It’s been long known that mushrooms have some powerful medicinal qualities … they’ve been used for centuries in Asian medicine. But there’s some new research into whether there are antioxidants in mushrooms.
The answer is yes, certain mushrooms have some powerful antioxidants, as shown by a study by researchers at Pennsylvania State University College of Medicine and Department of Food Science. .
The study, published in the journal Food Chemistry, analyzed mushrooms for two important antioxidants, ergothioneine and glutathione. Earlier research had found high levels of ergothioneine in some mushrooms … but the researchers wanted to test how much glutathione was in mushrooms … and they also looked at the correlation between these two antioxidants.
RELATED: Can dogs eat mushrooms?
Why Your Dog Needs Antioxidants
Your dog’s body creates free radicals through normal metabolic processes. Free radicals are damaged molecules with unpaired electrons … and they work to repair themselves by stealing from healthy cells. That damages your dog’s proteins, cells and DNA. This damage is called oxidative stress … and it leads to chronic inflammation and health problems … including diseases like cancer.
Antioxidants help stop the spread of free radicals and can protect your dog from disease and early aging. The antioxidants reviewed in the study, ergothioneine and glutathione are both created in the body … but certain foods are important to produce them.
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What Are Ergothioneine And Glutathione?
Here’s some background on these two essential antioxidants.
Ergothioneine (abbreviated to ERGO) exists throughout the body, especially in the liver, kidneys and red blood cells. ERGO works hand-in-hand with other antioxidants to control oxidative stress in the mitochondria. Mitochondria are organisms that help turn energy from food into energy the cells can use, and they’re an important part of cell signaling and cell death (apoptosis).
ERGO has an essential role in managing oxidative stress from free radicals. It’s thought to protect brain and heart function and may have anti-aging effects.
In 2007, a study showed that mushrooms are the richest dietary source of ergothioneine. Other foods rich in ERGO include liver, oat bran and red beans.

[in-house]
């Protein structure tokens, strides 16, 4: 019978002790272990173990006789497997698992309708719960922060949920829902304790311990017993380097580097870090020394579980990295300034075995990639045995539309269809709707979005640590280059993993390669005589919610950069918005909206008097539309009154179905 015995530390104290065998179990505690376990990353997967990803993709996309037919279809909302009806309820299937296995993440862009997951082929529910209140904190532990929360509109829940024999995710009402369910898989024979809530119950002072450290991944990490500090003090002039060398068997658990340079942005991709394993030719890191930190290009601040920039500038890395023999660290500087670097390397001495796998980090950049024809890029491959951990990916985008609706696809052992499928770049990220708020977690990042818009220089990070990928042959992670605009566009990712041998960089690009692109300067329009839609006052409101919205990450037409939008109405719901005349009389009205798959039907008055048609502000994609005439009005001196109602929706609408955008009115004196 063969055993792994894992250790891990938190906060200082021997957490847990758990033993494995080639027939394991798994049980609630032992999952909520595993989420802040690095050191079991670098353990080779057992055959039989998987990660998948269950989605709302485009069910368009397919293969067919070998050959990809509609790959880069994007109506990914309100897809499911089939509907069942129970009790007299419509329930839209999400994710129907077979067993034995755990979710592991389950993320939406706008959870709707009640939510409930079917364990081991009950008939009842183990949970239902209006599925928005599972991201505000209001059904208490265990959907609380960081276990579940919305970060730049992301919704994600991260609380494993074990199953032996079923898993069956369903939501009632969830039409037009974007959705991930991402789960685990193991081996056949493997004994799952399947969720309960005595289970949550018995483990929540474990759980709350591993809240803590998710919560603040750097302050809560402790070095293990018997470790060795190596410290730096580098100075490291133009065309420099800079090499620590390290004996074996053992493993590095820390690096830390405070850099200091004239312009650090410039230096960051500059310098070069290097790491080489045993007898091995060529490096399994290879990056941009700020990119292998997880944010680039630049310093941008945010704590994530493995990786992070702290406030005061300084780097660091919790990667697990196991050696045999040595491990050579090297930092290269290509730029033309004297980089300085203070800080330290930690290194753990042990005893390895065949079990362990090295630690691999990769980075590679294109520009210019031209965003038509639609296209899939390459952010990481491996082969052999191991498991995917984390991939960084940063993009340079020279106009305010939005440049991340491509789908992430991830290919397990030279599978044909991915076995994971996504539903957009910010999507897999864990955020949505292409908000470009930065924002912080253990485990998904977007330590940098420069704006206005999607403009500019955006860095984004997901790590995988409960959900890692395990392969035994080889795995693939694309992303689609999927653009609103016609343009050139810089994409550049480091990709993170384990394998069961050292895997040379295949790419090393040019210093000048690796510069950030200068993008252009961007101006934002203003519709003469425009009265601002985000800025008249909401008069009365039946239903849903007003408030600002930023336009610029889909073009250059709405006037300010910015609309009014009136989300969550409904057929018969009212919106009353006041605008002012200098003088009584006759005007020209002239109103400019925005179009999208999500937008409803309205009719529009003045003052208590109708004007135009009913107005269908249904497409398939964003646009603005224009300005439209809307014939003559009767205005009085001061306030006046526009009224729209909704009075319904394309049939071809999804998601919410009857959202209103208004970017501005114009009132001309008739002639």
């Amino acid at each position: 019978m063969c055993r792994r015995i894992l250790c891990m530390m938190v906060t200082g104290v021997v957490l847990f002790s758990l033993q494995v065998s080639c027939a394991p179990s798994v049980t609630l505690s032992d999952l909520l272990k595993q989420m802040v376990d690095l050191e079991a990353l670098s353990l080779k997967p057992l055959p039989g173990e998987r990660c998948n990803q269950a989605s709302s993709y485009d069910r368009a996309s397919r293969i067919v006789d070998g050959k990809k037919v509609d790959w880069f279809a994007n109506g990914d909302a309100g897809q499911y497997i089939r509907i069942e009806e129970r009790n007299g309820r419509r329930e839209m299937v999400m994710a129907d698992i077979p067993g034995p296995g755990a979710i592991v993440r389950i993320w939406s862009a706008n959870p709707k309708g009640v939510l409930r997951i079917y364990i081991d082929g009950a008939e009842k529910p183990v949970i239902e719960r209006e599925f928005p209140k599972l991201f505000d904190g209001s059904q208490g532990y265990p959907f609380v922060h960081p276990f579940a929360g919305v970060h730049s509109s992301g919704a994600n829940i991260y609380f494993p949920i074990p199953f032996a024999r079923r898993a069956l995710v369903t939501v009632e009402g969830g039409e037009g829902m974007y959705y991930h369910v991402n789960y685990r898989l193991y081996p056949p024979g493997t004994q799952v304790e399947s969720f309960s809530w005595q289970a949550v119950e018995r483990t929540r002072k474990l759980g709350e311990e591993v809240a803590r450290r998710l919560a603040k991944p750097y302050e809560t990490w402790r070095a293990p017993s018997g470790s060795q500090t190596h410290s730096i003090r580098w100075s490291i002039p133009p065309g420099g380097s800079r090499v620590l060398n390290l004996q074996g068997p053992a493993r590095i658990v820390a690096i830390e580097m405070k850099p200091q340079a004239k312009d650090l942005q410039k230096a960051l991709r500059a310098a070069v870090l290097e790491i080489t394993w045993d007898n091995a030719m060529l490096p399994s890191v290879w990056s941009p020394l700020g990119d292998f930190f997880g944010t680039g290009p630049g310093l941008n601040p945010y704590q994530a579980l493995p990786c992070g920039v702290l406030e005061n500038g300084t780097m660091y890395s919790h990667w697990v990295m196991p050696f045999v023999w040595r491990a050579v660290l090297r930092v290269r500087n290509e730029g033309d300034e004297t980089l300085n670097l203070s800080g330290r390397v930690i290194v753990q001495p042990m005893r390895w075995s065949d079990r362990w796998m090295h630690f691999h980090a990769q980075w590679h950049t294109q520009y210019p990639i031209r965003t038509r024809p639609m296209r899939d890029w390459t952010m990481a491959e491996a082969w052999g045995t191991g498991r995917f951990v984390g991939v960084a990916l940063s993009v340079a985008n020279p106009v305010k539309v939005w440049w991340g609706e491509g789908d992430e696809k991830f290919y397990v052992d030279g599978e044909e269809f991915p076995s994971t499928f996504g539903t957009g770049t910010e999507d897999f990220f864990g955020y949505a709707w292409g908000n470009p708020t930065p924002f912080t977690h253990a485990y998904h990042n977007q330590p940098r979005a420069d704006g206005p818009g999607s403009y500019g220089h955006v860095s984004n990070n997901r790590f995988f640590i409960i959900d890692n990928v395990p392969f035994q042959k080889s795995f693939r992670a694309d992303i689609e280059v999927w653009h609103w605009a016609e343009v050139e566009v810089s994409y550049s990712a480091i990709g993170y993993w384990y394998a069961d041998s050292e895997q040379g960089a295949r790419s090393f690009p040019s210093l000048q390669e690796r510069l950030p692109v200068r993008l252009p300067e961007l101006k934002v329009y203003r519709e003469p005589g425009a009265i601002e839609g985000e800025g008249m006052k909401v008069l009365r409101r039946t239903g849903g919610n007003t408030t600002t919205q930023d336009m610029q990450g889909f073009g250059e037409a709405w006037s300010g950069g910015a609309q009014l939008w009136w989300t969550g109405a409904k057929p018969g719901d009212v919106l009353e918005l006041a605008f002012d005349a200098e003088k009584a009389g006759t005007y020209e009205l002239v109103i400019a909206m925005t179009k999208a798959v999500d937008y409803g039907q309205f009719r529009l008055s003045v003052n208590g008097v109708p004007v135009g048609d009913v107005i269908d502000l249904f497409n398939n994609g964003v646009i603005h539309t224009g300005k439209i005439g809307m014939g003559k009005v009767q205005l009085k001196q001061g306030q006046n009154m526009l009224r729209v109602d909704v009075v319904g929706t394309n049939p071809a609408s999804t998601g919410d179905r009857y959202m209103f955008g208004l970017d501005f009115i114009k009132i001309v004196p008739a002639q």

Glutathione (abbreviated to GSH) exists throughout the body. As the major intracellular antioxidant, it also plays a role in removing toxins and carcinogens from the body. It’s an important part of your dog’s immune function as well.
GSH is described as critical in disease prevention and preserving good health. When GSH is low, it weakens the immune system, which creates increased risks of diseases like arthritis, cancer, cardiovascular disease and diabetes.
Foods rich in GSH include cruciferous veggies, grass-fed beef, liver, sardines and eggs.
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ERGO And GSH Work Together
ERGO and GSH interact in some ways. ERGO needs GSH for biosynthesis. In turn, ERGO’s interaction with other cellular defenses in the body helps to maintain GSH levels. So the researchers wanted to investigate not just the levels of ERGO and GSH in mushrooms, but also the correlation between the two.
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Antioxidants In Mushrooms
The researchers analyzed a few different mushroom species for both ERGO and GSH to learn which mushrooms had the highest levels of these antioxidants. Here’s a summary of the research results.
Which Are the Highest Glutathione Mushrooms?
GSH levels were highest in maitake mushrooms, closely followed by pioppini and lion’s mane … and popular eating mushrooms like porcini, shiitake and oyster mushrooms also had good levels of GSH. The researchers noted that GSH in these mushrooms was the highest in any food. They said “… mushrooms are likely to be an important source of GSH in the diet …”
The Highest Ergothioneine Mushrooms
In this research, ERGO levels were significantly higher in porcini and yellow oyster mushrooms. Crimini, maitake and shiitake had tested higher for ergothioneine in earlier research, but this time were lower. The researchers believed this change was likely due to differences in production techniques, crop yields, strain differences and growth substrate materials.
In looking at the correlation between the two antioxidants, the study found mushrooms high in GSH were high in ERGO as well. They also noted that generally the mushroom caps had more antioxidants than the stems.
Yellow oyster and porcini mushrooms topped the list as the highest antioxidant mushrooms in both ERGO and GSH.
RELATED: Find out more about the benefits of mushrooms for dogs …
Which Mushrooms Are Highest In Antioxidants?
Here’s what the researchers concluded …
“Our findings, that mushrooms (particularly the yellow oyster and porcini) are a rich dietary source of these critical antioxidants, may have important translational implications, suggesting that mushroom consumption may be associated with reductions in oxidative stress related diseases and disorders.”
Mushrooms have always been a great food to give your dog because of their various health properties. And this research into two essential antioxidants means you have even more incentive to feed mushrooms to your dog.
Michael D. Kalaras, John P. Richie, Ana Calcagnotto, Robert B. Beelman. Mushrooms: A rich source of the antioxidants ergothioneine and glutathione. Food Chemistry, 2017; 233: 429
Dubost, N. J., Beelman, R. B., Peterson, D., & Royse, D. J. (2006). Identification and quantification of ergothioneine in cultivated mushrooms by liquidchromatography-mass spectroscopy. International Journal of Medicinal Mushrooms, 8, 215–222.
Sadiur Rahman Sajon et al. Mushrooms: Natural factory of anti-oxidant, anti- inflammatory, analgesic and nutrition. Journal of Pharmacognosy and Phytochemistry 2018; 7(1): 464-475.